We’re talking about Rabbi Yoshiyahu Pinto, the young Israeli leader of a religious sect, who has managed to become a millionaire, as has become the custom for the leaders of religious sects here. He has a huge following, mainly of secular Jews. He is based in New York and in the Israeli southern town of Ashdod, and has rabbinical colleges, foundations and charitable organizations. All in all, he has established an empire worth tens of millions of dollars. He lives like a billionaire, flying first class and spreading around money and gifts. He is also considered one of the most influential people in Israeli politics and society. People who call on him include senior politicians, business and economic leaders, journalists and public relations specialists. He is charismatic and odd, with some of his mannerisms bordering on the bizarre. Once a year he organizes a private jet to fly hundreds of his followers to visit the tomb of a Jewish saint in Bulgaria (Rabbi Eliezer Papo, known as the “Pele Yoetz,” which means the adviser of wonders), where he conducts all sorts of rituals and ceremonies.
Pinto is suspected of regularly having bribed senior officers in the Israeli police force. It didn’t look like bribery though. It was more like a favor here, a few shekels there. He showers them with love and insights into the Torah but also with benefits, particularly to those who he considered as destined for greatness. Recently, Pinto was incriminated by one of his followers, a senior police officer named Brig. Gen. Efraim Bracha. Today, Bracha is the commander of the Police Investigations and Intelligence Department, which is considered to be an elite unit. According to the charges, Pinto’s wife transferred hundreds of thousands of dollars to Bracha’s wife in exchange for the case file of an investigation being conducted against the rabbi himself.
Pinto claimed that it was not a bribe, and that he had been helping the Bracha family for years. Bracha denied this. The two men were made to confront one another, and the conclusion that the police made was that Bracha was telling the truth despite claims from Pinto that he passed a lie detector test. An indictment against Pinto was prepared, but he responded to it by offering up new information including an admission of distributing favors to an even higher ranking police officer, Maj. Gen. Menashe Arbiv, who now serves as head of the police’s Lahav 433 division. Lahav 433 is the flagship unit in the Israel police, responsible for intelligence and all of the most important investigations in Israel. Yesterday, Arbiv took leave, though of course, he claimed that he was innocent. An investigation has been launched.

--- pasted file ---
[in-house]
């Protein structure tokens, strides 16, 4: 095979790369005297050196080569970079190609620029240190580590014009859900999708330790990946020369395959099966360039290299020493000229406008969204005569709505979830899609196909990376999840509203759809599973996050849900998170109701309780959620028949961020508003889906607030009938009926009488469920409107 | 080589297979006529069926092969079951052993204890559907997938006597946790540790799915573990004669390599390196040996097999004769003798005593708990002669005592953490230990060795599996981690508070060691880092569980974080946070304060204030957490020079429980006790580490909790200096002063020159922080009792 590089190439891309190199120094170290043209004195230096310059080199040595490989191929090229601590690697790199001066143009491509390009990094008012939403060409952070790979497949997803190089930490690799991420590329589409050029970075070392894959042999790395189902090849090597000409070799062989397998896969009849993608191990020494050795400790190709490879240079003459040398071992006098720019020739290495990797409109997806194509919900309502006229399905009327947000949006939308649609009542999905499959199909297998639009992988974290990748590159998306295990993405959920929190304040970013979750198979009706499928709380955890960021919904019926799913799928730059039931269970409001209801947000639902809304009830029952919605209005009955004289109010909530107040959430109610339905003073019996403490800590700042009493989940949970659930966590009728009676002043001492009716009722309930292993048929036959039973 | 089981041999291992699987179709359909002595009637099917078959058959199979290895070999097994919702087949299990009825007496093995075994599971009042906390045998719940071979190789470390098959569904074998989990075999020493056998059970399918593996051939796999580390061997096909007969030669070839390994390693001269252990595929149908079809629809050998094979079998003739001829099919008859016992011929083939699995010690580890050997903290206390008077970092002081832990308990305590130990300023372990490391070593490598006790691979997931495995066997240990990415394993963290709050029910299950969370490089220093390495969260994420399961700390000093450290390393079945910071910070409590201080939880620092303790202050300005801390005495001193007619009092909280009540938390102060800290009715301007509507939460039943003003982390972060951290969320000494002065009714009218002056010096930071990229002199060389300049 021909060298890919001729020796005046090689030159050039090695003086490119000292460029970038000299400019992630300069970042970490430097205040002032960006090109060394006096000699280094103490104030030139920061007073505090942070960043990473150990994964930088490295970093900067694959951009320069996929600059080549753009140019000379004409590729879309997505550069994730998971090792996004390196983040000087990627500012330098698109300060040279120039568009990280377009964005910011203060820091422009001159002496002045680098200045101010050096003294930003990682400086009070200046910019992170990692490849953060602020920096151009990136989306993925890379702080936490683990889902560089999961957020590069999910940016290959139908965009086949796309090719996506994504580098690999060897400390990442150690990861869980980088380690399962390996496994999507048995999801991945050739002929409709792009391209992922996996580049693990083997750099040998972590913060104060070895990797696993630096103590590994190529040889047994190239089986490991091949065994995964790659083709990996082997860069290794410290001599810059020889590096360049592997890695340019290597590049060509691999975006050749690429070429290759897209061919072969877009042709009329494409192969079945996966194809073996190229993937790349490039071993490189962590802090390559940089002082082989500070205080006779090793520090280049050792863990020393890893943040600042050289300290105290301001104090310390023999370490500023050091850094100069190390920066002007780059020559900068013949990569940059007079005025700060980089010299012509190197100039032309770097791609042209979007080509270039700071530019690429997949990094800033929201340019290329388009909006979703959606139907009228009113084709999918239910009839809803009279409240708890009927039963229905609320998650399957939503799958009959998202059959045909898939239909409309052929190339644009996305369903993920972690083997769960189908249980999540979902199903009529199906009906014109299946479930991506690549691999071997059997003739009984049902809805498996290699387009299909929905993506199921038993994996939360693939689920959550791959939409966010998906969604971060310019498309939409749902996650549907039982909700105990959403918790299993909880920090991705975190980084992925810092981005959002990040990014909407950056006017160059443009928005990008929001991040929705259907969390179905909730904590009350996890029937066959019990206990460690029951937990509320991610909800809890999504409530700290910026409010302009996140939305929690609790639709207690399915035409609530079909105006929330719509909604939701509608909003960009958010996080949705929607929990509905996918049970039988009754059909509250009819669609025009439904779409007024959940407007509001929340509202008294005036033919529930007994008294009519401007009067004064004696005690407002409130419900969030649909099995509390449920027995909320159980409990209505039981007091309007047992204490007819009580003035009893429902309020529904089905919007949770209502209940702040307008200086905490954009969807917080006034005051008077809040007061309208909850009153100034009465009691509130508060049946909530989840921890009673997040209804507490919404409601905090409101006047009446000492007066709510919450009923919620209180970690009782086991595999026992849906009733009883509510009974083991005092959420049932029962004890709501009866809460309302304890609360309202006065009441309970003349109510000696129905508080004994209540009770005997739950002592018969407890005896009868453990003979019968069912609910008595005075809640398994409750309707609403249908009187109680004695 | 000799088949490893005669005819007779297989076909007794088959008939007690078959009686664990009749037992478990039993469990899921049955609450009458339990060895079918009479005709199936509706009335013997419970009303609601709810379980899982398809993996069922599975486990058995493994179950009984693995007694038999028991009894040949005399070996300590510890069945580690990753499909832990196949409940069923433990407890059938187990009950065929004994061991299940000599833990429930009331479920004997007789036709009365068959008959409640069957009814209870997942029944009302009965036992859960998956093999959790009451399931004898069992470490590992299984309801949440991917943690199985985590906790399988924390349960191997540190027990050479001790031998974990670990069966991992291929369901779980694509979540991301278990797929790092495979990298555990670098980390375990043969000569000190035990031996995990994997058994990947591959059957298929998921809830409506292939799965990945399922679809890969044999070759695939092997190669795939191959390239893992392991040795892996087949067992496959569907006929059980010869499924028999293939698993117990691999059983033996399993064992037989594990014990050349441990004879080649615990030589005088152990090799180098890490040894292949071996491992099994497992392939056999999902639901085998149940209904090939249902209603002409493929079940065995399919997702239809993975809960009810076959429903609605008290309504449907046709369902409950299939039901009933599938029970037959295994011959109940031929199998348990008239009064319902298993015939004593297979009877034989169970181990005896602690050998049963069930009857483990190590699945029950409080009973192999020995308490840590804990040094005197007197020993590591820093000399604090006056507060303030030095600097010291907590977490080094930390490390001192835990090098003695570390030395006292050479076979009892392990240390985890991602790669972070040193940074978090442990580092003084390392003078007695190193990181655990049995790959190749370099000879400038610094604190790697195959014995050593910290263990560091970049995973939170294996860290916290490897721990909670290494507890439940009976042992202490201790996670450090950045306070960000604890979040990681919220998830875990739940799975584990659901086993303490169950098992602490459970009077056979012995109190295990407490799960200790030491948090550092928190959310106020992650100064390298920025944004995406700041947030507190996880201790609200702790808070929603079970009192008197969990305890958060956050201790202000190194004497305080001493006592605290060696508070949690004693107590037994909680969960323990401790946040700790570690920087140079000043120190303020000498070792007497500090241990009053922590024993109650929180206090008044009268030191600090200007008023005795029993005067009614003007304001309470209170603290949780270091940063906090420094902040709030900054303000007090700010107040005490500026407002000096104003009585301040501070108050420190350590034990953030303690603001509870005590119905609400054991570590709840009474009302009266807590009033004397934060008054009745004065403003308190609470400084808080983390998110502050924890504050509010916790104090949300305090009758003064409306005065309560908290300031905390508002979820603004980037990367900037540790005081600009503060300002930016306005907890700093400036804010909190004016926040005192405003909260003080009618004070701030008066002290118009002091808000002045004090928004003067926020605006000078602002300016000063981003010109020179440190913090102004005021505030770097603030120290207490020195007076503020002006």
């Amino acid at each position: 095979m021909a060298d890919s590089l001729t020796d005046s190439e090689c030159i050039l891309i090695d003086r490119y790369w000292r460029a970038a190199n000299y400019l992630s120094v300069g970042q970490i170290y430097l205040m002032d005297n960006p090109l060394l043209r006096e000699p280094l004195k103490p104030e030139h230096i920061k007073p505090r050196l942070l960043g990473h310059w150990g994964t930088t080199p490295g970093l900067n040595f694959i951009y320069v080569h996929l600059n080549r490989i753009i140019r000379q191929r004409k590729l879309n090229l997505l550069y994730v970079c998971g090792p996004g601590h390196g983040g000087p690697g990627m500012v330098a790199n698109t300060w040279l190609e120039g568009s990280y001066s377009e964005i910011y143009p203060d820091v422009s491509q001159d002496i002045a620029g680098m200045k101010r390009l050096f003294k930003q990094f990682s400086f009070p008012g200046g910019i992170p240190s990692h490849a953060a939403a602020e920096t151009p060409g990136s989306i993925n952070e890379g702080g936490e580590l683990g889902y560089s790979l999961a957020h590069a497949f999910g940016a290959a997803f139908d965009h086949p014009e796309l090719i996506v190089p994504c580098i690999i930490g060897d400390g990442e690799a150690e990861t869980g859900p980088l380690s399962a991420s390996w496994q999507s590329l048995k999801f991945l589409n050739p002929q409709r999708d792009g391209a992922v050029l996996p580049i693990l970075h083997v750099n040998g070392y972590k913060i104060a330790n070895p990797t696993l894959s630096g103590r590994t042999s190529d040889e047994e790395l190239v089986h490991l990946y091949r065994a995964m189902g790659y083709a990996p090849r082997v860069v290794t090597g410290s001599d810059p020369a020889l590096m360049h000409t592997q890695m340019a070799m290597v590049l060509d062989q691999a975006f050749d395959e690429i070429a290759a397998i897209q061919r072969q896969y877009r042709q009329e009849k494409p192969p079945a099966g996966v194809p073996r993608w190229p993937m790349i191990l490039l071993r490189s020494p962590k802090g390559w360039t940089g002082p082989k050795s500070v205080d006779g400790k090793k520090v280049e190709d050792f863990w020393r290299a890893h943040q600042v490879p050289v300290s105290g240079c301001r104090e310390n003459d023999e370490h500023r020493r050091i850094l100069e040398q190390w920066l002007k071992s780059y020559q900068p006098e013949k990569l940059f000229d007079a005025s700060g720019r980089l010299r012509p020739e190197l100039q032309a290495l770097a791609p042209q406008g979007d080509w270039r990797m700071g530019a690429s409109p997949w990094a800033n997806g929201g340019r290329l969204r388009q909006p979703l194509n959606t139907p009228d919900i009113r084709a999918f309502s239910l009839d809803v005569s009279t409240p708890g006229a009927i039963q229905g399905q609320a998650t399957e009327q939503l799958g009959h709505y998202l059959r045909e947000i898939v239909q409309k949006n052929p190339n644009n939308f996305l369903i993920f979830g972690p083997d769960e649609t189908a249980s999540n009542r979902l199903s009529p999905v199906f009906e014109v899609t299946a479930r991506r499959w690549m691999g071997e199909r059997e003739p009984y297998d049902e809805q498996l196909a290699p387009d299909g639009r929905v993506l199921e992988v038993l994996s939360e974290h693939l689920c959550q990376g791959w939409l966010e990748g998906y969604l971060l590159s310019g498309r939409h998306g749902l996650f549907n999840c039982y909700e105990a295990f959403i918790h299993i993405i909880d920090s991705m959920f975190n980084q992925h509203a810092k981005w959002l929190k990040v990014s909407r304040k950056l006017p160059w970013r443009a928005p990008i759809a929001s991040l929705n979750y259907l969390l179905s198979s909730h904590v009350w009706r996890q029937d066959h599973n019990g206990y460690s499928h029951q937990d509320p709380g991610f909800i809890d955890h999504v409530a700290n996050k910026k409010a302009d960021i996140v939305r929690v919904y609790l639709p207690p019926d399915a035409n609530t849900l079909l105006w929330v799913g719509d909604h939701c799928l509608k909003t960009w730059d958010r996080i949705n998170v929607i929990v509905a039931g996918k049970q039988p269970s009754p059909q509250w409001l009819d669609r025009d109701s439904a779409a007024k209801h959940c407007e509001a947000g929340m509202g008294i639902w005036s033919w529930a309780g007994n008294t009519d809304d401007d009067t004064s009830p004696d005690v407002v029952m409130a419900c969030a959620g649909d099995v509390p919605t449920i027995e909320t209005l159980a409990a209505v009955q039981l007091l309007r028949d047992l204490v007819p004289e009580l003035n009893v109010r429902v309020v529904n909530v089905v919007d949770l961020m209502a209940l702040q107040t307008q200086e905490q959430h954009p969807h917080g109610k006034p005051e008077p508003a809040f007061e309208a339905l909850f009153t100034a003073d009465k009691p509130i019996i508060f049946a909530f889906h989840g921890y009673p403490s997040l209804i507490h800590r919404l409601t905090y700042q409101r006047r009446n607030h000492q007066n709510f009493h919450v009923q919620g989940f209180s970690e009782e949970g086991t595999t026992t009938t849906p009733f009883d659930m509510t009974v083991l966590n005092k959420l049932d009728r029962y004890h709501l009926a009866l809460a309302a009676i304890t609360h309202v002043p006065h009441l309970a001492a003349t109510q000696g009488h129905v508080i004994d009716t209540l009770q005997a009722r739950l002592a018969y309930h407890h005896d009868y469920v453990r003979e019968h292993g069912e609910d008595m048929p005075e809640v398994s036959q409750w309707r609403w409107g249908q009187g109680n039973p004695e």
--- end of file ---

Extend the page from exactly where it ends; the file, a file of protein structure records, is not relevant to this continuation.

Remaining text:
There is also an American angle to this scandal. His name is Michael Grimm, and he is a member of Congress. Grimm is a devout Catholic, who somehow found himself connected with Pinto’s followers and the rabbi himself in New York. Pinto is suspected of having instructed his followers to contribute to Grimm to ensure his re-election. Grimm, who has a reputation as one of Israel’s most vocal supporters on Capitol Hill, needed lots of money to get re-elected, and Pinto happened to have connections to lots of money. It was a successful match. Meanwhile, federal authorities in the United States have launched an investigation, with Pinto aiding the investigation and turning the state’s evidence against Grimm. Now that this investigation is underway, there are claims that various figures in Israel have attempted to interfere with it. The relationship between the Israeli police and the FBI are strained as a result. Among other things, the name of a former government minister has been mentioned as being the person who tried to help Grimm, and who tried to convince Pinto or his followers not to testify against him.
Yes, it’s complicated. A ban on publishing information about the incident was only lifted in Israel on Jan. 15. Meanwhile, Pinto himself arrived in the country yesterday, along with one of the key witnesses, with considerable information. The question is: Where will this all lead? Israel wants to clean out the stables, but it is not yet clear which stables are more contaminated: that of the rabbi or those of the police. Over the past few years, several senior officers with the rank of major general have resigned from the police force due to a series of scandals, including particularly embarrassing sex scandals. One of those to resign was slated to be appointed the next police commissioner.
In contrast, the American investigation is focused on Grimm. Can these two investigations coexist, or will they soon clash with one another? We will have to wait and see. Meanwhile, there is growing criticism in Israel of the culture of rabbinical figures who set up court, a phenomenon which is developing and branching out here, right under our noses. This criticism extends to the religious leaders who become multimillionaires, people of wealth and power who mix with religious men, only to cause a huge commotion when intervening in matters that have nothing to do with them.